The following article was printed in Vol. 9 of orange magazine. To download the latest issue, including feature articles not available on the Web, click here.
Kit Graham once had a singing box of Ricola cough drops delivered to her doorstep. A blogger friend received a charcoal grill.
“Some company just sent it to her without warning!” Graham exclaims, laughing. Such is the mailbox of an influential blogger.
Graham’s blog, The Kittchen, features original recipes and restaurant reviews. It generates an average of 10,300 monthly views, has 6,000 Twitter followers, and has attracted brands such as Potbelly, Popchips, DavidsTea and Sprinkles cupcakes. Here, Graham explains what it’s like to be on the other side of the equation.
Why do you think brands are turning to bloggers more often now?
Kit: Bloggers are savvy. I can tell brands that the people who read my site are women between the ages of 25 and 34, and I can help you pinpoint a specific group within that. My subscribers signed up to hear what I have to say—and they know I would never endorse a product I didn’t like. I think brands are realizing bloggers are seen as trustworthy sources of information that carry more weight than an ad on TV or a website.
For brand partnerships to be successful, first, respect my time. Be straightforward about expectations and compensation. I’ve dealt with some sketchy media agencies and PR firms that try to get bloggers to do things for free, then turn around and charge the client for it. The second thing is the assurance that the brand will live up to its word: If you say you’re going to promote the content on social media, actually do it. Word of mouth among bloggers is incredible. You can find out right away if it was a good or bad experience with someone.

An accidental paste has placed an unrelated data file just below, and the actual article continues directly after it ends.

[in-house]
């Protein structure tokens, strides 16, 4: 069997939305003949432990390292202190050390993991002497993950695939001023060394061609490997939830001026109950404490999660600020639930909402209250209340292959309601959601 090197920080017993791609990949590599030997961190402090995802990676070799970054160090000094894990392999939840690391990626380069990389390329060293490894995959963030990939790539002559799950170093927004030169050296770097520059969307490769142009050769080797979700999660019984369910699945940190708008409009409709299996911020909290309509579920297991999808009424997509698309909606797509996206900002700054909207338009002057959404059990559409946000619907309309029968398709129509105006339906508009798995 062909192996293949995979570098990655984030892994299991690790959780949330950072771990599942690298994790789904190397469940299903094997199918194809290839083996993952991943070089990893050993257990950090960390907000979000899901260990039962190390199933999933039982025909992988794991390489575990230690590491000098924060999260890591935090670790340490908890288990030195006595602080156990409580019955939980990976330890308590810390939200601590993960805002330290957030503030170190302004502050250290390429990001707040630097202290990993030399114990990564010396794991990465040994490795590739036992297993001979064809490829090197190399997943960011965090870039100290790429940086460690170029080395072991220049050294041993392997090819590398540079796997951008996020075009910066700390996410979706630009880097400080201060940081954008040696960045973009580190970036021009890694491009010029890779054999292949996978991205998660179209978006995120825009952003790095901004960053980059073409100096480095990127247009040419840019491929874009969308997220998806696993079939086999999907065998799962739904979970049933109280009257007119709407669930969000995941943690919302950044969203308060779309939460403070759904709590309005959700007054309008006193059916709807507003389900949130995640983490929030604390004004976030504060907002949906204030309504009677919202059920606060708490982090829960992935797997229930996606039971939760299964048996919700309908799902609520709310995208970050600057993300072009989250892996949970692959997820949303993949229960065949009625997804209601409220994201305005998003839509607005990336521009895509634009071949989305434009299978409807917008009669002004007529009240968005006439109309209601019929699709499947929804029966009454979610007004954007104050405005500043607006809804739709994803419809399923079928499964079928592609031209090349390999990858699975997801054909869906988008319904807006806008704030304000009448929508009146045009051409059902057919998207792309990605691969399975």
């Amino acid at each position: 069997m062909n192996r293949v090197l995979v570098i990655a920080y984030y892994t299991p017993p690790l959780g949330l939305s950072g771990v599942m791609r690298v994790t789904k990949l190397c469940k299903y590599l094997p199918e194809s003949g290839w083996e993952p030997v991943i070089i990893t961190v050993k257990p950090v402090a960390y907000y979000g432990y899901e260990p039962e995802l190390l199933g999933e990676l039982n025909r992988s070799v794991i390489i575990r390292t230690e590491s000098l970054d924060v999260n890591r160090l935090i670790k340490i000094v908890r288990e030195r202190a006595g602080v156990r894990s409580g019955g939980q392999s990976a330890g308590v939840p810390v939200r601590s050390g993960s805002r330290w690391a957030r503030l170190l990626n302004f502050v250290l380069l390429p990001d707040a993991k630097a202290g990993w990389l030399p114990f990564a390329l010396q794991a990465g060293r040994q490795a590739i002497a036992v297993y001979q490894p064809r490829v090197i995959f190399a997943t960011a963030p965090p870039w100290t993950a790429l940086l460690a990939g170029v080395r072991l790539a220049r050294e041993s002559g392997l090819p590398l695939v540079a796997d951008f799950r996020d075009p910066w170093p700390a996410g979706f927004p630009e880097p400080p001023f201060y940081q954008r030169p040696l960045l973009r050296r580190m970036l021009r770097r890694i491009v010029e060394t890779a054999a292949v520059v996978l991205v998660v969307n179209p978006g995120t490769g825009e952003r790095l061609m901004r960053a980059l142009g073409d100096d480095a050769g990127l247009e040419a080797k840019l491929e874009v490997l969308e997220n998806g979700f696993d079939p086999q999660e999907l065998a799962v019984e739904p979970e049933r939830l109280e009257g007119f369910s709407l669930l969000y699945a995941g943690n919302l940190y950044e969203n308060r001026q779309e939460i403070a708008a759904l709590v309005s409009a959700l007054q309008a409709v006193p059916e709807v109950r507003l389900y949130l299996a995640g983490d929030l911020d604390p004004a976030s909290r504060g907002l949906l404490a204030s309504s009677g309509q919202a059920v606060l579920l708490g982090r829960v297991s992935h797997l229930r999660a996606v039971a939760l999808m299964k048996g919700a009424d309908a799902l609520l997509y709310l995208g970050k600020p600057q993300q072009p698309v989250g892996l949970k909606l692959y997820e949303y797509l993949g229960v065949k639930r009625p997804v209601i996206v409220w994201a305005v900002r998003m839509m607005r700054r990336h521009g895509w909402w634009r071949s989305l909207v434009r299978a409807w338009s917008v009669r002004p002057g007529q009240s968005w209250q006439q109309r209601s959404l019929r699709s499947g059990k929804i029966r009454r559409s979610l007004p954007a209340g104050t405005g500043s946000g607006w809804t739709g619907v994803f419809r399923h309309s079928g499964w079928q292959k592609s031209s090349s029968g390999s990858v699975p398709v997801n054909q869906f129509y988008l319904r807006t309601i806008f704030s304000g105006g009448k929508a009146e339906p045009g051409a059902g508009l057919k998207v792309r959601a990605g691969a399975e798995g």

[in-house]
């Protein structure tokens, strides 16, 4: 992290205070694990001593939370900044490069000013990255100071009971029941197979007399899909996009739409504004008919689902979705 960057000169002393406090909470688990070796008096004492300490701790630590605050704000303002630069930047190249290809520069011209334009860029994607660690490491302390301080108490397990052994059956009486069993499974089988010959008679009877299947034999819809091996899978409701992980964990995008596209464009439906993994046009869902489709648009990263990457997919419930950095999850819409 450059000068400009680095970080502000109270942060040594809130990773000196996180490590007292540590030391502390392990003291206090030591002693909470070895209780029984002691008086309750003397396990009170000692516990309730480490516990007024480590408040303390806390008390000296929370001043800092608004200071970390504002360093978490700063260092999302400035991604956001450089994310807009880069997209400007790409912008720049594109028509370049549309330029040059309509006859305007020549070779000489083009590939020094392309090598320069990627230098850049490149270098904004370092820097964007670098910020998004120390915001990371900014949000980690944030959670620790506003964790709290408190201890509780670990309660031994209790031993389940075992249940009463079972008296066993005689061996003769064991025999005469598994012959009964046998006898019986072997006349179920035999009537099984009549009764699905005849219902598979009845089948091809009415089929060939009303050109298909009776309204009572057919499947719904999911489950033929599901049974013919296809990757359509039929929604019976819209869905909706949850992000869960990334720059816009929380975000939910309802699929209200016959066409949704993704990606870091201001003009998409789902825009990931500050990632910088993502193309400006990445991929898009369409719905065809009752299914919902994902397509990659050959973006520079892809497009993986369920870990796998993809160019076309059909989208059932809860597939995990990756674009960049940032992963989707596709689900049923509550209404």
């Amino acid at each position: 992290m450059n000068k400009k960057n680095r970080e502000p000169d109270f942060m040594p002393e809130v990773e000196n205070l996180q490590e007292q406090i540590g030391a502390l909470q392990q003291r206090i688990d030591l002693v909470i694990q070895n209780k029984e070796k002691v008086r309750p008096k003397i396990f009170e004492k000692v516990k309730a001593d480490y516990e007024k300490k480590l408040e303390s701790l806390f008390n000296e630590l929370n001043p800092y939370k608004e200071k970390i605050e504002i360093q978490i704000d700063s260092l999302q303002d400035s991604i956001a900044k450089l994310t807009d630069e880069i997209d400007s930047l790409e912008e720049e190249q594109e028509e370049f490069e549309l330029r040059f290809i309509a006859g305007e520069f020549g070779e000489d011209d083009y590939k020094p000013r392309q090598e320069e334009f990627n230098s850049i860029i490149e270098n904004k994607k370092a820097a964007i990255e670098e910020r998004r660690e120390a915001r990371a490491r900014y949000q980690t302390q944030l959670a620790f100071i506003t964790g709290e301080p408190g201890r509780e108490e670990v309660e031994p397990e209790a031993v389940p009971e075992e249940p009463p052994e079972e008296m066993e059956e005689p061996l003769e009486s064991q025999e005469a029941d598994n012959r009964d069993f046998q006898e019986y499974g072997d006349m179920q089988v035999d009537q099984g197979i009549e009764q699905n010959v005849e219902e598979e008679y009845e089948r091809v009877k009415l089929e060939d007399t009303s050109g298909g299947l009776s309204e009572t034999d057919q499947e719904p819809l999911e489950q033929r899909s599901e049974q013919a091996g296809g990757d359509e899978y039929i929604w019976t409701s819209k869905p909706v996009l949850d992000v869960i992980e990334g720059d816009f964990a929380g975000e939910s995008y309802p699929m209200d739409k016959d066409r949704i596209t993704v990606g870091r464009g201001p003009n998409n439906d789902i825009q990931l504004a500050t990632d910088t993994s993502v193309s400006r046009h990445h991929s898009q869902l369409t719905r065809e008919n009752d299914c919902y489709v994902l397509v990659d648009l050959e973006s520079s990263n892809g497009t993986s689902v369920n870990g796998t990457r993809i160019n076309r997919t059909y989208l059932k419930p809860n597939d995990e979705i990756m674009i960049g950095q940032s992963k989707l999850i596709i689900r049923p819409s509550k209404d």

The perks of being a blogger
A few examples of the freebies blogger Kit Graham has gotten from brands:
“Brands will email me to ask if I want to receive samples in the hopes that I’ll include them in a recipe, a tweet or Instagram post to let people know that I like it. Sometimes, though, they just send me free products unexpectedly.”
“I’ve also been invited to restaurants for comped meals. There’s no strict obligation to write about it, but if I hated it, I probably wouldn’t say anything.”
“Sometimes bloggers are asked to serve as a social media correspondent at events, and the group hosting the event will send an outline of how many tweets they want, at which points during the event and which topics to focus on.”
Cold, hard cash
“Brands ask me to write a sponsored post on their behalf, where I’m paid to write about a certain topic. Blogger networks, like BlogHer, are really helpful when it comes to that. The network acts as an intermediary, recruiting the right bloggers for their clients.”